When we speak about black history, we tend to conjure up a familiar gallery of intellectuals and freedom fighters. Martin Luther King, Nelson Mandela, Malcolm X, CLR James, Frantz Fanon: the legacies of these leaders are celebrated worldwide. Less well known, in the English-speaking world at least, is Anton De Kom; but he is no less deserving of a place in history.
De Kom is to Suriname what Mandela is to South Africa: a heroic patriot, an advocate of the oppressed, and a symbol of resistance against colonialism. His magnum opus, We Slaves of Suriname — originally written and published in 1934 — was the first history of slavery and Dutch colonialism in Suriname written by a Surinamese man. It was composed while he was exiled to the Netherlands and under surveillance for anti-colonial protests. After its publication, he and it were censored and neglected for years by the Dutch, let alone the West in general.
Like what you’re reading? Get the free UnHerd daily email
Already registered? Sign in
But then came the Black Lives Matter protests of 2020, and a renewed interest in examining the racial injustices of the past. There has since been a surge of interest in De Kom. Last February, the Dutch government pledged to honour him “with a generous gesture”. He became the first Surinamer to be included in the canon of Dutch history, alongside Vincent van Gogh and Anne Frank. And this month, the first ever English translation of We Slaves of Suriname will be published, 88 years after its completion.
The book is, in part, an ode to De Kom’s homeland: a beautiful, tropical wonderland, teeming with life. But it also tells the history of Suriname, from the beginning of European settlement — which very quickly led to the catastrophic demise of the nation’s aboriginal peoples — to when the Dutch fully colonised it in 1667, turning it into a plantation colony. From this point onwards, thousands of enslaved Africans were imported, to work producing sugar and coffee to export back to the mother country.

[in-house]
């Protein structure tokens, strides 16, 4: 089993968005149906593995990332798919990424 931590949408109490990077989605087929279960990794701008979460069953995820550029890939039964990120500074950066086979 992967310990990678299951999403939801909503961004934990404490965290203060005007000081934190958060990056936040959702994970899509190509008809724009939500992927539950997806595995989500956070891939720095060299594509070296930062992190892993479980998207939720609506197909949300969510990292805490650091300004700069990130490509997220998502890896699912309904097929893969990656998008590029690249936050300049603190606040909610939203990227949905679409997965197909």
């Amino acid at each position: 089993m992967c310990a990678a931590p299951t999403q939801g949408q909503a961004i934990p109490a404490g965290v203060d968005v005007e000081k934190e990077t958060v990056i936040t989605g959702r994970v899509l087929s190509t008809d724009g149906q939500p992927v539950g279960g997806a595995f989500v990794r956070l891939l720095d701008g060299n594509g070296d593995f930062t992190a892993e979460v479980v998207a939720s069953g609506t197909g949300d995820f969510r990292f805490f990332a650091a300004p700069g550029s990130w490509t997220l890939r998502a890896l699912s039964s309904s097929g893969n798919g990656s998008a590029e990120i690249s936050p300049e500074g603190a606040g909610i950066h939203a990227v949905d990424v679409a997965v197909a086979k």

For De Kom, slavery was personal. He repeatedly refers to the enslaved as “our fathers and our mothers”, and deftly weaves his own autobiography into the history of Suriname. His father was born a slave, and later became a farmer. He was part of the generation of slaves emancipated into “free” citizenship under Dutch rule, yet haunted by memories still fresh in their minds, and stories passed down by their elders.
Early in the book, De Kom invites “the white reader”, who he believes will be sceptical of what he writes, to contemplate a sailing ship. For De Kom, the image is not one of freedom; it represents instead the torture of his ancestors:
“But we do wish to warn you. From your lofty seat, do not venture down the futtouck shroud … Up here you can smell the invigorating smell of tar and the salt sea wind … Down there it already reeks a mile leeward of the sweat and excrement of a thousand slaves packed into a hold.
Up here you can hear the cries of the albatross, the song of the sailors, and the crash of the wave … Down there you can hear the cries of the slaves, the wails of the women in labour, and the crack of the whip coming down on the backs of blacks.”
When the history of European colonialism is interrogated, the focus tends to be on the British and French (and, to a lesser extent, Spanish) empires. The role of the Netherlands is rarely noted, though it had one of Europe’s oldest empires, including colonies in Suriname, Java and Southern Africa. And, as Pepijn Brandon has argued, the Netherlands was also a key player in the Atlantic slave trade in the 17th and 18th centuries. Dutch planters had a reputation for being especially cruel and sadistic in their treatment of slaves.
The typical colonial narrative argues for the “civilising” influence of the imperial power. De Kom counters this with brutal expositions of what Dutch rule really meant for the Surinamese, documenting gruesome accounts of the torture frequently dished out to those seen as slacking or insubordinate. A common technique was the notorious “Spanish billy goat”, where the slave would be mercilessly flogged while his two hands were tied together, his knees pulled up through the arms with a stick inserted between them and planted onto the ground. The frequent sexual abuse of black women by their masters, long a taboo subject, is also given in-depth treatment by De Kom.